Antibalas was born to play the music of Fela Kuti, and their slinking guitars, thumping bass, pounding drums, and attacking horns relish every note of these layered and meandering compositions. Fela’s lyrics are blunt but powerful, and Jones wisely projects many of them onto the backdrop, which really allows the brute force of this man’s art to sink into the deepest reaches of the brain. Visually, the entire theater is transformed into the Shrine club, and people can bring drinks to their seats. (Thank you, Musical Theater for finally waking up to this revolutionary concept; it only took you about 98 years.) Of course, I would be only telling half the story if I failed to mention the gorgeous and extremely lithe dancers (of both sexes) who sensually grind around the stage to these hypnotic compositions while showing more than a little leg. Unfortunately, there are no cold showers to be found.

This is not your normal theatrical event; it really is like a concert, and I think the show works best when people treat it as such. I don’t think I’m giving away too much when I say that at one point, the crowd gets up and dances to the music. Last night, everyone was having a great time during this sequence, but as soon as there was an opportunity to sit, 70% of the crowd dove for the seats, blowing their golden opportunity to blur the line between performer and audience. The folks in the front kept dancing, and some ridiculous old ladies tried in vain to make them sit, but the vibe was too strong and they wouldn’t acquiesce. Eventually, I said, “Fuck it,” and got up to dance in my spot, which amazingly didn’t cause a mutiny in the rows behind me. If only everyone had felt free enough to let themselves go, they would have enjoyed it oh, so much more.

I should also add that last night’s show was not without what has become a bizarre musical theater phenomenon: the union audience clap-on-every-down-beat during the curtain call. It’s like the cut-time version of a soulclap, but it sounds more like a soulless clap. I have no idea why white people do this, especially when there is incredibly funky music being played on stage. Isn’t there a way that we Caucasians can overcome our genetic deficiencies and learn to channel our inner-James Brown?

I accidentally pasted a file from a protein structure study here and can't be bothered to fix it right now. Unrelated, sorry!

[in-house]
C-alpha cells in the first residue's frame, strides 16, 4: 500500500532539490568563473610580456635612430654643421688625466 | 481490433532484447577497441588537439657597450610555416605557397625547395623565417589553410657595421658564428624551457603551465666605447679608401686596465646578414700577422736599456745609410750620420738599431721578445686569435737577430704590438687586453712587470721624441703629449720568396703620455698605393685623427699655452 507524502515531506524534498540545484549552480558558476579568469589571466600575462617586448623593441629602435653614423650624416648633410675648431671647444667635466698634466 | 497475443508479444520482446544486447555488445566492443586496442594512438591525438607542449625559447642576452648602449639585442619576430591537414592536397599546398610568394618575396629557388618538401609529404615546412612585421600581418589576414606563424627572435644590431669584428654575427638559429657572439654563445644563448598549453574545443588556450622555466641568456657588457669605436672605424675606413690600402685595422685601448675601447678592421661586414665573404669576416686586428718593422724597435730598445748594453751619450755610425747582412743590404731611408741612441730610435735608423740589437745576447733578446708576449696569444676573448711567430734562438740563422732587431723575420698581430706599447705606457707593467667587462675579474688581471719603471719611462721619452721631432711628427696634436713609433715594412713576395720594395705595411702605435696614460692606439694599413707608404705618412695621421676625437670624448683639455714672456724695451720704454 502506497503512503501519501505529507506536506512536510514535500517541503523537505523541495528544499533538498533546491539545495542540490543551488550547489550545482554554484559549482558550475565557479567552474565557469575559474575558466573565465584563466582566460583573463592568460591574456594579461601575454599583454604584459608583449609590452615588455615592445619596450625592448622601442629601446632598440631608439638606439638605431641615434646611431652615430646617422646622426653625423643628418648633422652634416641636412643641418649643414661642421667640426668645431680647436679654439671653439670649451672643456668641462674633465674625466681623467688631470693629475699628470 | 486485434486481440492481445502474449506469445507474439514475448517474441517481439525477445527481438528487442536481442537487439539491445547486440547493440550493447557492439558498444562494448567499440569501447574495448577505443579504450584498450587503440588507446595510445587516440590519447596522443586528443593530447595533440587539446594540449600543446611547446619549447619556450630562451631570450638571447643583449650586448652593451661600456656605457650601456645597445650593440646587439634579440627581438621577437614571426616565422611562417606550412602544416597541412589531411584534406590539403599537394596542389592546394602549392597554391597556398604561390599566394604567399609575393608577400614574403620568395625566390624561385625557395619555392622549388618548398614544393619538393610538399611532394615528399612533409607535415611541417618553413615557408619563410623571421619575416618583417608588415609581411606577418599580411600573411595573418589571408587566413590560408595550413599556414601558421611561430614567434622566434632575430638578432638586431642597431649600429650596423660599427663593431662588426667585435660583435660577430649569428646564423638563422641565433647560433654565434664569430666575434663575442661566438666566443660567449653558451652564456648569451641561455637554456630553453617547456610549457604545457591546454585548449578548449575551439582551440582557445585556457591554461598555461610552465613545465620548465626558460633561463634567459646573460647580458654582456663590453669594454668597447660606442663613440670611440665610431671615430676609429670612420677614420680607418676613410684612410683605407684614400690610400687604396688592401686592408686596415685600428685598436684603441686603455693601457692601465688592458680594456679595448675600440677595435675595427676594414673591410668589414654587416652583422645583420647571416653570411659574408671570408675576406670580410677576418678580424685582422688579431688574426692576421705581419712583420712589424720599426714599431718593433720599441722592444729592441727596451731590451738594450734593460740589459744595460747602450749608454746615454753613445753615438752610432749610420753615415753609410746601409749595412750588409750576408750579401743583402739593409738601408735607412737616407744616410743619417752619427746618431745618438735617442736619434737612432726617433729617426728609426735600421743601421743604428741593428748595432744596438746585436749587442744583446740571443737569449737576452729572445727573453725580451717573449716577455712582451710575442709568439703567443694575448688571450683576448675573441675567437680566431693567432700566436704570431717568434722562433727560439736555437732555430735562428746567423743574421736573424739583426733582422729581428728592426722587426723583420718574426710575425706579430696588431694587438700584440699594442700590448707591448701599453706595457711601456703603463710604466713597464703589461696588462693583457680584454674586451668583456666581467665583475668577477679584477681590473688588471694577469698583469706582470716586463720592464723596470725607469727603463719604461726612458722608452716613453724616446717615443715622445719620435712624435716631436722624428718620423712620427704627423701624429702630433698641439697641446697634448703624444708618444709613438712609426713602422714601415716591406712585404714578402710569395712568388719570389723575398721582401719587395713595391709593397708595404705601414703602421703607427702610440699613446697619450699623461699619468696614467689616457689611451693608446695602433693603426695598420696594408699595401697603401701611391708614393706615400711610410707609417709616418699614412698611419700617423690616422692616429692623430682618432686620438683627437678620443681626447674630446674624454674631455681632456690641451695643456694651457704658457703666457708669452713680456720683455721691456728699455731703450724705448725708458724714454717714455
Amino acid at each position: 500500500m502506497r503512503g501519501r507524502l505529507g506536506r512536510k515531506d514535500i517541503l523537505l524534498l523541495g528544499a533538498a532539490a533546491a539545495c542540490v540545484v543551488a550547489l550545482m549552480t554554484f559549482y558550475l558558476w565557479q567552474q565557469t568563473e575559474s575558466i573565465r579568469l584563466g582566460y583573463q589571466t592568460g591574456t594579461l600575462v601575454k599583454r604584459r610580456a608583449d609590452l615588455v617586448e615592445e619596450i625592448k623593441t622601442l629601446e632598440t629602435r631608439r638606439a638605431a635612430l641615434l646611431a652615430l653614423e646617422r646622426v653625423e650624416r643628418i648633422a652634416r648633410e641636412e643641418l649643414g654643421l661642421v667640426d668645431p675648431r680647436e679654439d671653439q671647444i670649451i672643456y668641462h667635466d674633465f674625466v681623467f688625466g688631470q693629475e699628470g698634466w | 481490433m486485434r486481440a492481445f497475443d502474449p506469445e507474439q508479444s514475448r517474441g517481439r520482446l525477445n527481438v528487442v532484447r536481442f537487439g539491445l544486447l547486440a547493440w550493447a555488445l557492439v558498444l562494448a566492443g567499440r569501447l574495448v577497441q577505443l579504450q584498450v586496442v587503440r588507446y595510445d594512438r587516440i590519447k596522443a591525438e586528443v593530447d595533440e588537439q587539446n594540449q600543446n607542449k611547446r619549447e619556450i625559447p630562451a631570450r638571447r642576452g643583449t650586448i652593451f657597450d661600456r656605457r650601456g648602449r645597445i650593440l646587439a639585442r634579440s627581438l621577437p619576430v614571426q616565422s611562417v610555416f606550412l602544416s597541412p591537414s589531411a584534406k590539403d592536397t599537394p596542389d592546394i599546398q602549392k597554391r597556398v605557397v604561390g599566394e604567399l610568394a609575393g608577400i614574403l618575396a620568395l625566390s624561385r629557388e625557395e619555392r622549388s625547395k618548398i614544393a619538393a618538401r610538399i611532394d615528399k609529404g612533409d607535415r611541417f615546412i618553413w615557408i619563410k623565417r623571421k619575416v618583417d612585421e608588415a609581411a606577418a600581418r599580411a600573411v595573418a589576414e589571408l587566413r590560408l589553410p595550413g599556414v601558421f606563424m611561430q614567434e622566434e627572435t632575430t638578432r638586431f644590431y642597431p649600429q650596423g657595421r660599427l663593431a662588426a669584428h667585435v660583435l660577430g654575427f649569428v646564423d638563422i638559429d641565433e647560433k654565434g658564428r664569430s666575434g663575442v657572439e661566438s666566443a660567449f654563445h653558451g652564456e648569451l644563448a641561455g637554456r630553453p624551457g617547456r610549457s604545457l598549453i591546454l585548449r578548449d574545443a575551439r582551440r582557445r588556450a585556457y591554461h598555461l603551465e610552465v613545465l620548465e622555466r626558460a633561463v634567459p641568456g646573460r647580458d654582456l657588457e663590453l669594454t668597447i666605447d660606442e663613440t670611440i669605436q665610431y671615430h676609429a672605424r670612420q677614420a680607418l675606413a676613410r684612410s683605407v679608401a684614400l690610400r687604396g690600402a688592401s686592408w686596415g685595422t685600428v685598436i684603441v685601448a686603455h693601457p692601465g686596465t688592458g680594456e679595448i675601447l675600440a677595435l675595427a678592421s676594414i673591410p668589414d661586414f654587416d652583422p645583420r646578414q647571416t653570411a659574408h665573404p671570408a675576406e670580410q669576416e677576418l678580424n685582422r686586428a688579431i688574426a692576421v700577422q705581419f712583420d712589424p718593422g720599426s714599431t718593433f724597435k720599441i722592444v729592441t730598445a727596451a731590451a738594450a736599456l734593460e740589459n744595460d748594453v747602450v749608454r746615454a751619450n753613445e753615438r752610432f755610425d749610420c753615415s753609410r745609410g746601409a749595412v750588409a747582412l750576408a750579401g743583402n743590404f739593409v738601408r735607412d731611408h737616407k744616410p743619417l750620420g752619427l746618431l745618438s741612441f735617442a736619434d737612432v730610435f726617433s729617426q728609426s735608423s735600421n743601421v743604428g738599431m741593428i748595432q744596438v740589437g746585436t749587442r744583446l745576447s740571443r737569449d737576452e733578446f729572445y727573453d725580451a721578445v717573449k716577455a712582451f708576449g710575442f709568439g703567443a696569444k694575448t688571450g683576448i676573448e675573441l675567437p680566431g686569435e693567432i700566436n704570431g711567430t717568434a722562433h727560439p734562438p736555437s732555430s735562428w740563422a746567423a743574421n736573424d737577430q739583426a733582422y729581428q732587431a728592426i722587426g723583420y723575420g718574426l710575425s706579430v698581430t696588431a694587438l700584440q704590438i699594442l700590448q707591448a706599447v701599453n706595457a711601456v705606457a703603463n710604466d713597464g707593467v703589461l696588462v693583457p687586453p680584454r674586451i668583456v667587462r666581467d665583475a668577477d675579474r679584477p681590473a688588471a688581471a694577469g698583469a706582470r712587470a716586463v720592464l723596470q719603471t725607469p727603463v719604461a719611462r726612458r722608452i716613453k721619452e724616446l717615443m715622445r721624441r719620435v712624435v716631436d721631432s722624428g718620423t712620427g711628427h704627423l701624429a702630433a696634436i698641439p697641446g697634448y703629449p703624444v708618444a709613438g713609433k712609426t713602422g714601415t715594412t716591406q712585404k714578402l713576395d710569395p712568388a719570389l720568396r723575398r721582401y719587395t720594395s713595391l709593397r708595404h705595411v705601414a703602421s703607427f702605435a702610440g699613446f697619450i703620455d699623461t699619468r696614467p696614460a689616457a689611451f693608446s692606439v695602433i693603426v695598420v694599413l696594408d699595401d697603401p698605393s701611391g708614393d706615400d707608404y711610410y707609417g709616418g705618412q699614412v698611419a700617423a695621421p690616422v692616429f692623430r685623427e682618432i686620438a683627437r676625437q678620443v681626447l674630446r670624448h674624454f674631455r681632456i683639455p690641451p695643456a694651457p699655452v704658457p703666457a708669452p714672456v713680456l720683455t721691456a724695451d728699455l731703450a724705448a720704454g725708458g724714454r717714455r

If I know my friends well enough, many will be intrigued by this review and will think “I should go see that.” Then they’ll get very lazy and never buy the tickets, waiting until the show is about to close months from now and not being able to afford the full-priced ticket. Don’t make that mistake, folks. The show is still in previews, and if you use this TheaterMania discount code, you’ll only pay $26.25. The discounted price will soon rise to $51.25, so you should get off your ass and order tickets at this bargain rate yesterday. For the record, everyone in the theater LOVED the show last night, and I expect the word-of-mouth will be tremendous. I also anticipate great reviews because not only is the show great, but I think that politically correct reviewers will be loathe to criticize it because Africa is very *in* right now, and no one wants to say something bad about a product of a continent that supplies cute little orphan babies to so many beautiful American celebrities.

In an ideal world, Fela! Will be the saving grace of the dying off-Broadway commercial scene and will run in this theater for a long time. However, I wouldn’t be surprised if it eventually makes a Broadway transfer because with some judicious cuts, it could appeal to an ever larger audience. That said, I advise you to see it now, and see it on the cheap. This is a great show for anyone who loves live music, history, or even life itself. Get your ass in the seat now…and then standup and dance!

Monday, August 11, 2008

A Great Show Withers and Dies an Uncomfortable Death - Hal Wilner's Bill Withers Project Prospect Park Bandshell 8-9-08

Saturday's Bill Withers Project season finale of Celebrate Brooklyn had its place reserved on the Great Calendar of Life for a long, long time. Whenever producer Hal Wilner assembles and creates these types of events, you're usually in for a star-studded lineup of major talents congregating to take part in a moving and thrilling ritual. Last year's tribute to songwriter Doc Pomus was a very emotional and incredibly well-crafted affair that earned its spot as the second-best concert I saw in 2007. I'd be lying if I didn't say that my anticipation was through the roof for Saturday's event.